DJ and Amy’s children were “very supportive”. Their son and his family moved in to look after them following the accident. Although DJ said he and Amy are extremely independent people, their children were always there to help. As a message to others, DJ thought it was important for spouses to accept they “don’t have the same person” they had before brain injury. They should think about how to make their relationship work and be forgiving of their partner’s mistakes. 

 

 

DJ said he and his wife, Amy, married for life. They have conversations about and work on their...

DJ said he and his wife, Amy, married for life. They have conversations about and work on their...

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Because to us when we got married we were married for life and that’s all there is to it. And so now it’s a matter of figuring out how to make it work and not every marriage has that. You know, they, they seem to think that there’s an escape clause somewhere, but we’ve never had that and, you know, we set down certain rules within the scope of our marriage to make sure that it never happens.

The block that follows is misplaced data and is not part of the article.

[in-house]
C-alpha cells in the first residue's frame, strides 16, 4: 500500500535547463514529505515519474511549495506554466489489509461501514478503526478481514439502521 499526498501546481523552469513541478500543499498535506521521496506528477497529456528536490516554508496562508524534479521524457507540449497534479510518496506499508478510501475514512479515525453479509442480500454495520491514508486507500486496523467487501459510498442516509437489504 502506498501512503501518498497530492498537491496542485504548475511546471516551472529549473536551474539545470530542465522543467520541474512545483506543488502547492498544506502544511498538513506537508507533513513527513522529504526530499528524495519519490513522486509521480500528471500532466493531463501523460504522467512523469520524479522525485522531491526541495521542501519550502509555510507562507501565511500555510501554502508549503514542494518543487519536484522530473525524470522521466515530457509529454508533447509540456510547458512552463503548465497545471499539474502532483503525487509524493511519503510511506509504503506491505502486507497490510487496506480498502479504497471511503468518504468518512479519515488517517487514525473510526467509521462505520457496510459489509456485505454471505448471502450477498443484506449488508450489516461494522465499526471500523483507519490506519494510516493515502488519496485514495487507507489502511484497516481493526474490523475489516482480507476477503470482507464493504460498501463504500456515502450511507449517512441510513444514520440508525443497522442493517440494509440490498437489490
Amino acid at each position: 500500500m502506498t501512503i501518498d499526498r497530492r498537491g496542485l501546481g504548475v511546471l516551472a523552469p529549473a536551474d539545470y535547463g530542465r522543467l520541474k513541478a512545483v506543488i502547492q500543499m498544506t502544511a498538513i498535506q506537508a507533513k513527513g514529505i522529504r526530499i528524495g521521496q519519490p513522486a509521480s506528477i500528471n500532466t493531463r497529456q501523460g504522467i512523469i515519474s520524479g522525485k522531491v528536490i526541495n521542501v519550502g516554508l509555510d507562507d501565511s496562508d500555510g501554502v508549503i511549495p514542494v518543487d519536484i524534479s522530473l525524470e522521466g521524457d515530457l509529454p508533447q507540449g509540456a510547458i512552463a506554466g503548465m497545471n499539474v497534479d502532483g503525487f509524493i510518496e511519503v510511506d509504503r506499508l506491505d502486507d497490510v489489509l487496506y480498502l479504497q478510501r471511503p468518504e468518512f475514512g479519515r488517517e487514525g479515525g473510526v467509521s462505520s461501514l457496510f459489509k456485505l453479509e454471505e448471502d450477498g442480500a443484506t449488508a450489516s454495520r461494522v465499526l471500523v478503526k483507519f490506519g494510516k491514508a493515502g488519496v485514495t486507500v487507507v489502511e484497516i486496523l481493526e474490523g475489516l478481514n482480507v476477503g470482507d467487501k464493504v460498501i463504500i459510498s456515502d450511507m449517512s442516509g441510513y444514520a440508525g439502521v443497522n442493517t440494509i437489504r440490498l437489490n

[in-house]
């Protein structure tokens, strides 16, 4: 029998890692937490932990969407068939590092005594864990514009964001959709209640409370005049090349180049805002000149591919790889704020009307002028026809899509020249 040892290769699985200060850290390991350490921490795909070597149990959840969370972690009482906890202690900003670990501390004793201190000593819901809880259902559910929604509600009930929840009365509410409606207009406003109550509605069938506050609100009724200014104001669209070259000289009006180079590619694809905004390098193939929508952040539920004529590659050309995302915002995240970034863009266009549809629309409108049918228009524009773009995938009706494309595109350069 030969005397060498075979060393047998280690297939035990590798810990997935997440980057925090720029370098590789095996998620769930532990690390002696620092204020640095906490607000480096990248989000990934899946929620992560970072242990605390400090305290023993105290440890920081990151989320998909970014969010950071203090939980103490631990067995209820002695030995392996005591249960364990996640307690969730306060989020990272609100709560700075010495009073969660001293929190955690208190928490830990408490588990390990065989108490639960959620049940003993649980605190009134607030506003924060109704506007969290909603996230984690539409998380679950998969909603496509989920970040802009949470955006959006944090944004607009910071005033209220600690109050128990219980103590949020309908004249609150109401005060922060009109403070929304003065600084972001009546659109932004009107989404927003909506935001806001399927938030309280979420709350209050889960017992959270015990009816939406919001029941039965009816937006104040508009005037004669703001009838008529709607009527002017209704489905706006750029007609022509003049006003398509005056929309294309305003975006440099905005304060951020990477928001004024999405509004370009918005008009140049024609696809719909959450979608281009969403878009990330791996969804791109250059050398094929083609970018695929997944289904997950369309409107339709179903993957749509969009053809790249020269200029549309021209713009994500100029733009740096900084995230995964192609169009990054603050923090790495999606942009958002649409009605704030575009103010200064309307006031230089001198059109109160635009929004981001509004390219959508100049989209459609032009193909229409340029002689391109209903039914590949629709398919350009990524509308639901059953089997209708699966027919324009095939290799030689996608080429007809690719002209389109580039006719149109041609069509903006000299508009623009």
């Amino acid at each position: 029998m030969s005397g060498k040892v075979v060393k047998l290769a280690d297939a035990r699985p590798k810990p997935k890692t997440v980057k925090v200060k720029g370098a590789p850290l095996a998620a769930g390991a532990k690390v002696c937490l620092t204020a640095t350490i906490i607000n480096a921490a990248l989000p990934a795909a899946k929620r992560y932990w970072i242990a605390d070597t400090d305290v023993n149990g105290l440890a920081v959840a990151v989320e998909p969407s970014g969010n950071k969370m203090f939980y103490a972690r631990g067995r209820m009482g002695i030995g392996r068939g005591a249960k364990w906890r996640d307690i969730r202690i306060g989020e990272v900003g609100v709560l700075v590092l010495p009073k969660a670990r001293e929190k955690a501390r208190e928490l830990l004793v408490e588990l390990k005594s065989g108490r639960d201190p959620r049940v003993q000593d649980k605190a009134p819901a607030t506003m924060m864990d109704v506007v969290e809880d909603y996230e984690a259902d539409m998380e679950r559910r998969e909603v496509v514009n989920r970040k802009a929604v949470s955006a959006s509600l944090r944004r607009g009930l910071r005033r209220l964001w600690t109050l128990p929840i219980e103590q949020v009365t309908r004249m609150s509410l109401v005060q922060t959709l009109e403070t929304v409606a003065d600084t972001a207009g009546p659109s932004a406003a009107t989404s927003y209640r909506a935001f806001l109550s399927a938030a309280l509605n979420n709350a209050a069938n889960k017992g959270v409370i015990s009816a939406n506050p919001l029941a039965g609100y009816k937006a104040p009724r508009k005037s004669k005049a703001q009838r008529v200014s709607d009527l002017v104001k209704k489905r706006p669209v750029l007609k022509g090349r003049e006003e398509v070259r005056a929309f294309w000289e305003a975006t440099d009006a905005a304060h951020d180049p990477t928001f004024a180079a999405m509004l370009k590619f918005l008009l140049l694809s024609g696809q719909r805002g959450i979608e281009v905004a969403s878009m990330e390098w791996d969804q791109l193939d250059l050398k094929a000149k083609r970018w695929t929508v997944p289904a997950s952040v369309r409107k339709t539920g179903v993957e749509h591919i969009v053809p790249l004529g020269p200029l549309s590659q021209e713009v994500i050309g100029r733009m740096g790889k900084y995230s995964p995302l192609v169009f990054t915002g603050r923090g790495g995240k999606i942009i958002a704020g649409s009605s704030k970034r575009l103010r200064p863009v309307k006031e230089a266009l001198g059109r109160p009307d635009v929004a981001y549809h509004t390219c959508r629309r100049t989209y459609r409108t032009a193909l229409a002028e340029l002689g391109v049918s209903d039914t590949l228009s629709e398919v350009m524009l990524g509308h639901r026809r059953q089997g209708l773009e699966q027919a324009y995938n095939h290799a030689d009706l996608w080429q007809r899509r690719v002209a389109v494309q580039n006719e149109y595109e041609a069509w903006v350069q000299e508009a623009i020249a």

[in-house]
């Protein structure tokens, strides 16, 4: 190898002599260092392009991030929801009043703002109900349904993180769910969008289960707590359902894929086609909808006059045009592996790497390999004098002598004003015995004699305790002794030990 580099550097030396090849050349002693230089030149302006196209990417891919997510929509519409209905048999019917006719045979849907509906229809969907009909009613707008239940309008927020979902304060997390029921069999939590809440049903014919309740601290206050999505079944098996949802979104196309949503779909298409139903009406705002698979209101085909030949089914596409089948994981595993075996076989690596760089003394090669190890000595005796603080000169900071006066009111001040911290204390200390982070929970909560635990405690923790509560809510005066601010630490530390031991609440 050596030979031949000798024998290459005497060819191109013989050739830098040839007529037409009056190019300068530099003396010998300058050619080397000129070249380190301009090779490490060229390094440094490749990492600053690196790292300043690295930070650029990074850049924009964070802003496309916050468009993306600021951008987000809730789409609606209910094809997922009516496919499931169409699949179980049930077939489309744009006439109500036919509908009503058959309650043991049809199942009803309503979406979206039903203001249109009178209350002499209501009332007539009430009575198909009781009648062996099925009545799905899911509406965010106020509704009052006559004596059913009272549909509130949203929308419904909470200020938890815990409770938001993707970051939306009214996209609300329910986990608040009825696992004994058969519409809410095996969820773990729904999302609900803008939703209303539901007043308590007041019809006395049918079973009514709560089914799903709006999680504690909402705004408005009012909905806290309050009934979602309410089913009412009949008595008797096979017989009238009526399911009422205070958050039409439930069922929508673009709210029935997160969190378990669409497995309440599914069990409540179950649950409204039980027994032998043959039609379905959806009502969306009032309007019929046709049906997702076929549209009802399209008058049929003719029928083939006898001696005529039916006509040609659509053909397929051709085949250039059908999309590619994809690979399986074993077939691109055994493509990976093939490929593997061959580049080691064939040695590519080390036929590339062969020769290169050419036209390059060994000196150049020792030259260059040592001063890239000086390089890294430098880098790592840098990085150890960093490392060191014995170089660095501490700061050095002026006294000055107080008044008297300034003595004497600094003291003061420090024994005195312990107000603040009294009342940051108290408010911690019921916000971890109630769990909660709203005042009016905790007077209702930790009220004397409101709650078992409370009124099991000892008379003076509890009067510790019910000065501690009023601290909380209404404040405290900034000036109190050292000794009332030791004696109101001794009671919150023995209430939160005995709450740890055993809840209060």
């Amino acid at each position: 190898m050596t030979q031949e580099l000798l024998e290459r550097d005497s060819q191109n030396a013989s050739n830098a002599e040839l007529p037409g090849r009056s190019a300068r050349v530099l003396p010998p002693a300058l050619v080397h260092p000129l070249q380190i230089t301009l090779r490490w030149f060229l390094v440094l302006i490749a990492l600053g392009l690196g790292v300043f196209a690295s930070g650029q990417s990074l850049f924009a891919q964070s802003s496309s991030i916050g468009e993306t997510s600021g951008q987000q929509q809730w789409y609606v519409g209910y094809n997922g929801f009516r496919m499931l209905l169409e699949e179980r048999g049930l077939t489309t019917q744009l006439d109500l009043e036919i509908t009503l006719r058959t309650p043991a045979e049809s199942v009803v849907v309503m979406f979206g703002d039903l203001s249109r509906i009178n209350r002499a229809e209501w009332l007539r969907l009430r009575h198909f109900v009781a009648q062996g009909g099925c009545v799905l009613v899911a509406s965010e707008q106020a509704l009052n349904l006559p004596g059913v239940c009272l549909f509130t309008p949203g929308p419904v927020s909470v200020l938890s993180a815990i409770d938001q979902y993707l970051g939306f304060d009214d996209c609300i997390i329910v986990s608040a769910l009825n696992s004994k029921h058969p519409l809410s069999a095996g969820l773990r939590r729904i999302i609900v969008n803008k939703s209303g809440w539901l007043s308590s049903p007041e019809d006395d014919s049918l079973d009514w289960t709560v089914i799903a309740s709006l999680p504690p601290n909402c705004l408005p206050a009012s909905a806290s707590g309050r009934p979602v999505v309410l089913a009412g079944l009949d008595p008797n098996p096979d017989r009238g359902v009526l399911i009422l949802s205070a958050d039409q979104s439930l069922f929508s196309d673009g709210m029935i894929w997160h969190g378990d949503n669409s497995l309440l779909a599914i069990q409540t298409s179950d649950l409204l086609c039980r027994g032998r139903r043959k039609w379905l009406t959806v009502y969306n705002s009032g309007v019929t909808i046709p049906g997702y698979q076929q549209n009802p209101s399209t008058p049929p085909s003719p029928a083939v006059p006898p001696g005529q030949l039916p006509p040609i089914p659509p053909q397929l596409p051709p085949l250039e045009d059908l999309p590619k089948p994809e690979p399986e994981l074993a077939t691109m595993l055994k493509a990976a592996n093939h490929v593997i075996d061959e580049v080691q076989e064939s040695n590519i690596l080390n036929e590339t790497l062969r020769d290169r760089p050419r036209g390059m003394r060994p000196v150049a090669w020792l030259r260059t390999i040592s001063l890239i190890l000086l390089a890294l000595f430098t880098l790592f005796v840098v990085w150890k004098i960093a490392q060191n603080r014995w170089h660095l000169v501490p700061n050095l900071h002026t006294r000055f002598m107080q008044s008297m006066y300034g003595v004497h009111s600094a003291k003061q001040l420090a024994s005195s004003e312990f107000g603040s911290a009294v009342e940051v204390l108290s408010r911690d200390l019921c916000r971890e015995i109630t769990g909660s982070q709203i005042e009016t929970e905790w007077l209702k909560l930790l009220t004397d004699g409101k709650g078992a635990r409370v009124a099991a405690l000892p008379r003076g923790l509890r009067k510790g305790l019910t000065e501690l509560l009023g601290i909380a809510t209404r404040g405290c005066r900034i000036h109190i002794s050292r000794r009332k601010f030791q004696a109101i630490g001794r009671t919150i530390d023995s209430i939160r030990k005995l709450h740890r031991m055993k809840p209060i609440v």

So when the brain injury comes, you know, to us it’s not any different than one of us being sick and the other one filling in for what they have to do until that time lapses. Because as I say, most people, number one, they can’t stand the change in the person, because there’s a very definite change, especially in any kind of brain injury, people have been operated on, or have suddenly developed a tumour or that type of thing. There’s an absolute change in the personality of the person. And so the person you married is not the person you have. And because you’re not, there’s an attitude of well I can get out of this, or you get so exasperated that you need to get out of this or you think you need to get out of it, because you can’t handle it. It destroys marriages. We just didn’t have that, you know, so we just, we had to learn how to get over the obstacles. I would have to think this bothers her. She can’t do that, she used to do it, she can’t do it now, what she’s doing is not, is not appropriate, like one time when her behaviour has not been well, so we have needed to discuss that, and you know, how do I discuss it? You know, in a manner that, that doesn’t disturb our relationship, knowing that that she’s, you know, and she’s no different to most of us. I mean most of us, somebody tells us there’s something wrong with us, our first thing is no it’s not I’m perfect, you know. So you have to learn how to do that, or learn how to come back to the situation sometimes two or three times until you get to this point where it’s recognisable and then we can do something about it. So that, you know, we survived because we had no choice but to survive and as I said I think a lot of people just have this feeling that they can do whatever they have to do if they can’t survive in the situation they are in. But we all survive situations. No matter how bad things are, unless you’re dead, its survivable, and the only people that don’t, the only people that don’t survive, or when other people don’t get up and drag in, that’s very simple.